Cuccinelli vs. McAuliffe Round 1: The Blow by Blow of The First Virginia Debate

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Democrat Terry McAuliffe and Republican state Attorney General Ken Cuccinelli wasted no time at their first formal Virginia gubernatorial debate Saturday morning. Cuccinelli said the state must choose between “Union Terry or Frugal Ken.” McAuliffe said the choice was between “rigid ideology and mainstream compromise.”

Cuccinelli repeated the false claim that McAuliffe opposes Virginia’s right to work law, and defended his proposed $1.4 billion tax cut. McAuliffe argued that Cuccinelli’s social views could hurt Virginia economically, and said Cuccinelli opposed Republican Gov. Bob McDonnell’s huge transportation bill, which the governor touted as “historic bi-partisan legislation,” for “ideological reasons.”

McAuliffe brought up a letter Cuccinelli sent in March 2010 to the state’s public colleges and universities asking them to remove references to sexual orientation from campus nondiscrimination policies. The letter reportedly jeopardized McDonell’s efforts to lure defense giant Northrup Grumman from Los Angeles to Fairfax. McDonnell eventually assuaged the company’s concerns. “We have to be open and welcoming,” said McAuliffe. “The attacks on women, the attacks on gays, the attacks on children who have come here from immigrant parents…We’ve got to stop it.”

The best attacks Cuccinelli delivered were on McAuliffe’s business record, which includes his time at GreenTech, an electric car company that chose to open a manufacturing plant in Mississippi instead of Martinsville, Virginia. “The only candidate who has chased business out of Virginia is you. It’s Terry. Not me,” said Cuccinelli. “You picked Mississippi. So run for governor in Mississippi.”

McAuliffe responded he had a “fiduciary duty” to shareholders. “A fiduciary duty frankly, that you forgot, Ken, as Attorney General when you were taking all of these gifts from Jonnie Williams and Star Scientific,” said McAuliffe.

But Cuccinelli spent a good amount of time defending himself on social issues. On abortion, Cuccinelli said, “I do not expect to use the political capital of the governor’s office to be moving those [pro-life] pieces of legislation. My focus is on job creation and job growth.” A Quinnipiac poll released Thursday shows that McAuliffe’s 43 to 39 percent lead is largely due to support among female voters. On homosexuality, Cuccinelli said, “My personal beliefs about the personal challenge of homosexuality haven’t changed.” McAuliffe favors marriage equality.

McAuliffe’s social-problems-are-economic-problems attack led to the most awkward moment of the debate. Around 20 minutes after moderator Judy Woodruff announced the candidates, McAuliffe recounted the last time the candidates were together, at the Northern Virginia Technology council. “We both spoke,” said McAuliffe. “And he [Cuccinelli] said to this leading group of business leaders, I haven’t been extreme on social issues. And you know what happened? They laughed at him.”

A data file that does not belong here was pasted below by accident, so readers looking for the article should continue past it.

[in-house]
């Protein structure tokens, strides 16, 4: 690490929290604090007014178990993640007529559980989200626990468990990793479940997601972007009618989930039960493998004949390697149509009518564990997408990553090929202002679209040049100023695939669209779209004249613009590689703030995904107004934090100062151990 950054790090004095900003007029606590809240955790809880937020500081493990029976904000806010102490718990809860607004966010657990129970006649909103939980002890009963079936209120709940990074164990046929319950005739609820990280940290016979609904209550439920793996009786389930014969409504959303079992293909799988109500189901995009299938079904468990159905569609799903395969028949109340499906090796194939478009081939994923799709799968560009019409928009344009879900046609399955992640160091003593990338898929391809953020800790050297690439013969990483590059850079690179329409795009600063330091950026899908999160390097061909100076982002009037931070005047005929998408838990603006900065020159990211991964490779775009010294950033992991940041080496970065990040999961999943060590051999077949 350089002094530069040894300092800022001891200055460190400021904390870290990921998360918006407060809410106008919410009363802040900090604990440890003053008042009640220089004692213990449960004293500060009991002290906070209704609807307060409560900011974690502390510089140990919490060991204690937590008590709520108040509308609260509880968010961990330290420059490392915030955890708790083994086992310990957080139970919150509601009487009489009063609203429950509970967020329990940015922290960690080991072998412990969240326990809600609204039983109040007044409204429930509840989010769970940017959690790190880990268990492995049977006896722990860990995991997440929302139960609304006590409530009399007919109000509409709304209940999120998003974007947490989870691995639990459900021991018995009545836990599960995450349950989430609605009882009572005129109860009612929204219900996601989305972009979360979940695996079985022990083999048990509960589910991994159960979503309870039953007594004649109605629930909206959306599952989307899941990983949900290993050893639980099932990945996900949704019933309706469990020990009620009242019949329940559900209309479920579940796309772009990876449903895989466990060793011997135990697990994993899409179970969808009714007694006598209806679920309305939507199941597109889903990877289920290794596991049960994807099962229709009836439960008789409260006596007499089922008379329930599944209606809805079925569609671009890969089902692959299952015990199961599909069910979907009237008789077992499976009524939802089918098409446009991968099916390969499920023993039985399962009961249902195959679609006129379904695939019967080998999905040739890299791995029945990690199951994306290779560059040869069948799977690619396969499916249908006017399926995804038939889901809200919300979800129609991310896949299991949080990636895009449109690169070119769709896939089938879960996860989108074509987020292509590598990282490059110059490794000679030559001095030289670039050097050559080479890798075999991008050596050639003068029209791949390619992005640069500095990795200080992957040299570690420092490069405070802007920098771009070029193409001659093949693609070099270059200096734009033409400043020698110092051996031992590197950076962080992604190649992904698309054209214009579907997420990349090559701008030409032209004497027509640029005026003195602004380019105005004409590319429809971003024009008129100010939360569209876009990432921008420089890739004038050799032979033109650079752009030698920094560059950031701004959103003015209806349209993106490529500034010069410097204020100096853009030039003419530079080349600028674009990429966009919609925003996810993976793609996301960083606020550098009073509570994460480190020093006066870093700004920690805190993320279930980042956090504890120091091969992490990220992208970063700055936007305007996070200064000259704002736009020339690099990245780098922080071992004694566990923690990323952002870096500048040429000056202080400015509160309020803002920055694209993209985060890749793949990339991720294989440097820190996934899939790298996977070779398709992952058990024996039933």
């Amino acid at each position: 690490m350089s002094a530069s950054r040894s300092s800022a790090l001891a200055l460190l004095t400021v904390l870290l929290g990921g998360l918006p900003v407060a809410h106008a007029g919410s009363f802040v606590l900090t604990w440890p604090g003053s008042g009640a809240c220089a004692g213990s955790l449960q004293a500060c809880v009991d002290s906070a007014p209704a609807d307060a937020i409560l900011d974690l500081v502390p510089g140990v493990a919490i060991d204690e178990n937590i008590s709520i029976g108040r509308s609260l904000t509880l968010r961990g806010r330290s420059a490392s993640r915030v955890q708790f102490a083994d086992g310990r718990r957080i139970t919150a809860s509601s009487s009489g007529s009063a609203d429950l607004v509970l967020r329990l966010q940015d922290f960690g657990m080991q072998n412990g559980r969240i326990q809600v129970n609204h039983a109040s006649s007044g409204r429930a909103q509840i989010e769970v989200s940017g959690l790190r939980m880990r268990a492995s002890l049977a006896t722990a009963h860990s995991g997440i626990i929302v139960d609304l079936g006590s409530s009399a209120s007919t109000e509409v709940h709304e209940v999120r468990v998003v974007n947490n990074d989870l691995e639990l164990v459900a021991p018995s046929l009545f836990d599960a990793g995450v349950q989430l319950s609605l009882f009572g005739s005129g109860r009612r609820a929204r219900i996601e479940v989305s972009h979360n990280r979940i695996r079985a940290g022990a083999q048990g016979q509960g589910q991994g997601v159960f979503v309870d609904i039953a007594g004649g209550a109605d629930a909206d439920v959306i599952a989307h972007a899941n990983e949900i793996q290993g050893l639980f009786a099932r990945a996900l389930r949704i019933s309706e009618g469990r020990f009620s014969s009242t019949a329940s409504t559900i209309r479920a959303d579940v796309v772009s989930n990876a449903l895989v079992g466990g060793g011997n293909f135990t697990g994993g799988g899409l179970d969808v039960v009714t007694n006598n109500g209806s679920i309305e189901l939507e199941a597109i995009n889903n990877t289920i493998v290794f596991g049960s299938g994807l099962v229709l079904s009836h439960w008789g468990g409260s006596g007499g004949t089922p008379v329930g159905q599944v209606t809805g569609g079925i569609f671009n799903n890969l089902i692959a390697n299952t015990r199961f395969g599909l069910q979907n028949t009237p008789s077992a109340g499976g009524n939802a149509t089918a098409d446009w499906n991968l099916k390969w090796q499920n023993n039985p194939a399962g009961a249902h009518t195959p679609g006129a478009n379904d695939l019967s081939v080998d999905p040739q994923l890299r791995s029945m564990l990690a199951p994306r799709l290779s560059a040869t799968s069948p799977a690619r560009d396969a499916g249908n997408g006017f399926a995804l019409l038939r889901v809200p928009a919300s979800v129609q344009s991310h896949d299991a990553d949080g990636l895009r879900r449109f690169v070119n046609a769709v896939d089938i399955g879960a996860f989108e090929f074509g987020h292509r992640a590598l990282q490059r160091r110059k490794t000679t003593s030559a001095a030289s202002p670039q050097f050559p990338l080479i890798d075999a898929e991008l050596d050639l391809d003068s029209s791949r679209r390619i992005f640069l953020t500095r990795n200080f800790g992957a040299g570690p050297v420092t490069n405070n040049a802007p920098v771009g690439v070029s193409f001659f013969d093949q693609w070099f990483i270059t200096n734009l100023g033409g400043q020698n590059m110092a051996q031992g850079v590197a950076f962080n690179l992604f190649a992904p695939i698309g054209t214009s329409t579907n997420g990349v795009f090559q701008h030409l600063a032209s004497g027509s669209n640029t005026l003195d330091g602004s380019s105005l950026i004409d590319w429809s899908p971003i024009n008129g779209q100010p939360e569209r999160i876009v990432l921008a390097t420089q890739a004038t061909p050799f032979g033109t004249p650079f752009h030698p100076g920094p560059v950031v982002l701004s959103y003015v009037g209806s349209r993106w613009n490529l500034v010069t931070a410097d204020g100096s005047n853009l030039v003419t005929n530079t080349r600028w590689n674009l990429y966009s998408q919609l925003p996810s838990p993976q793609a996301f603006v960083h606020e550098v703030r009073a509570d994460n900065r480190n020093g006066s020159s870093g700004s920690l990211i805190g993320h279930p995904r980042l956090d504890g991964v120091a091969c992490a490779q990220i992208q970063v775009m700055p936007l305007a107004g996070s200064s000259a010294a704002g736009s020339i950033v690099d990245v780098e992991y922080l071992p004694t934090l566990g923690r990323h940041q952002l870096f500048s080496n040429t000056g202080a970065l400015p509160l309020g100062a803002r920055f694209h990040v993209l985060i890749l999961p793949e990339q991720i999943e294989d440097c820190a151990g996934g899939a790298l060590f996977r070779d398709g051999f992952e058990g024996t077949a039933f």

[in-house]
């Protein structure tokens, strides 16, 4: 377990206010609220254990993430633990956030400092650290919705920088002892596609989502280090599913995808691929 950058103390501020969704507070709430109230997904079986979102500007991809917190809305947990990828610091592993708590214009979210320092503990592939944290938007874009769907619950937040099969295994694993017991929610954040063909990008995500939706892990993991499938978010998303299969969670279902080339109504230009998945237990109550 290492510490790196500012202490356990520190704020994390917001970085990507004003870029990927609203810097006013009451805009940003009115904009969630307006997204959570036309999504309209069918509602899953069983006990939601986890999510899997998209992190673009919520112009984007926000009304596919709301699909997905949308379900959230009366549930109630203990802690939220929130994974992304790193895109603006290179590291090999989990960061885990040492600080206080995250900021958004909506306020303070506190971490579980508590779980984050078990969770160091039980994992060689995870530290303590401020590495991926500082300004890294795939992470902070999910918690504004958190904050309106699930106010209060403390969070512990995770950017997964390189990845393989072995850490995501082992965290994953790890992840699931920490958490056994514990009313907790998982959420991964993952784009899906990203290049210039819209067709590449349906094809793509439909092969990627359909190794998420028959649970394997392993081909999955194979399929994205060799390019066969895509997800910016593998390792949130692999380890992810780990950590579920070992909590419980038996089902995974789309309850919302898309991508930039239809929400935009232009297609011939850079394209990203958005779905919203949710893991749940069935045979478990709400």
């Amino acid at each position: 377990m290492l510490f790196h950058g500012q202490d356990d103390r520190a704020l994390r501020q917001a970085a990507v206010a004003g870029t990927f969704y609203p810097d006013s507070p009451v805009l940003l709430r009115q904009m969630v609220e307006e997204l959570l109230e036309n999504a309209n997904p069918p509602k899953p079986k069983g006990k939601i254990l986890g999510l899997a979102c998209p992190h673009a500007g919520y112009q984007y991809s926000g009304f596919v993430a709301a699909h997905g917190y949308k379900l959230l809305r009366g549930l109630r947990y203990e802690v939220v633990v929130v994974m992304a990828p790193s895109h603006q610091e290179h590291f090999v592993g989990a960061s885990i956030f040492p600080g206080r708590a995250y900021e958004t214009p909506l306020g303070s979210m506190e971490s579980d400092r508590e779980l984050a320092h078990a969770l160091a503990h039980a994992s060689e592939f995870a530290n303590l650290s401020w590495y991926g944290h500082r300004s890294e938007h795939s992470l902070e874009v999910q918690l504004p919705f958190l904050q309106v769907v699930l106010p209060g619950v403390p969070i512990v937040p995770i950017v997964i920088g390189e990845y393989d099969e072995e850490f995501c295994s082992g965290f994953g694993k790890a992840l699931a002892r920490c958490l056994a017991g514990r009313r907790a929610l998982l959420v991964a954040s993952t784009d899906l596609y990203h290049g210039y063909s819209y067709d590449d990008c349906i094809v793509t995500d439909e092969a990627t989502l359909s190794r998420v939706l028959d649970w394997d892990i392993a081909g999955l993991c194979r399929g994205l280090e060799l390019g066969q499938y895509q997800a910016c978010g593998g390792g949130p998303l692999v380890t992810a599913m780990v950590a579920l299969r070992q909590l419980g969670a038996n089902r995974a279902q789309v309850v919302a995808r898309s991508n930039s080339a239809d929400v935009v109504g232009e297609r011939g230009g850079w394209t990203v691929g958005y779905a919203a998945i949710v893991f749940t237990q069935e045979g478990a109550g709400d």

Eight seconds passed before Woodruff asked Cuccinelli if he wanted to respond. “Yeah, four people in the front thought that was all real funny,” said Cuccinelli.

“I don’t think this is funny. I think it’s serious.” interrupted McAuliffe. After briefly arguing that McAuliffe would move welfare spending to fund education spending, Cuccinelli said, “This is more of Terry McAuliffe saying whatever he thinks he has to say to get elected.”

McAuliffe did not mention “Giftgate,” a scandal over gifts that has touched both Governor Bob McDonnell and Cuccinelli, until nearly an hour into the 90-minute debate. Jonnie Williams, the CEO of a nutritional supplement company called Star Scientific, gave $145,000 in gifts to McDonnell, his wife and sister. He also gave $18,000 in gifts to Cuccinelli, though a top Virginia prosecutor concluded that the attorney general didn’t break the law.

“Instead of taking him to court, he was taking you to New York City,” said McAuliffe. “He was buying you $1,500 turkey dinners. You know, that’s a lot of turkey,” McAuliffe said to scattered laughter. Cuccinelli, noting that Star Scientific sued Virginia over a tax dispute, said, “The only thing Jonnie Williams got out of the Attorney General’s office is opposition.” Recent polling suggests that a large majority of voters don’t care much about the controversy. McAuliffe didn’t mention Star Scientific in his closing remarks, and neither candidate asked McDonnell to step down.

Cuccinelli said immigration reform would be “very important for America” and “nice to get this off the table so we can move onto other issues.” He did not take a position on the pathway to citizenship. McAuliffe reiterated that he was for a pathway to citizenship and the DREAM Act.

A small proportion of Virginia’s eight million citizens heard what either candidate said. According to the USTREAM counter, only around 2,500 people watched the debate at any one time, and it was not shown live on TV despite having PBS co-sponsor the event with the Virginia Bar Association. The debate was held at the Omni Homestead Resort in Hot Springs, Virginia.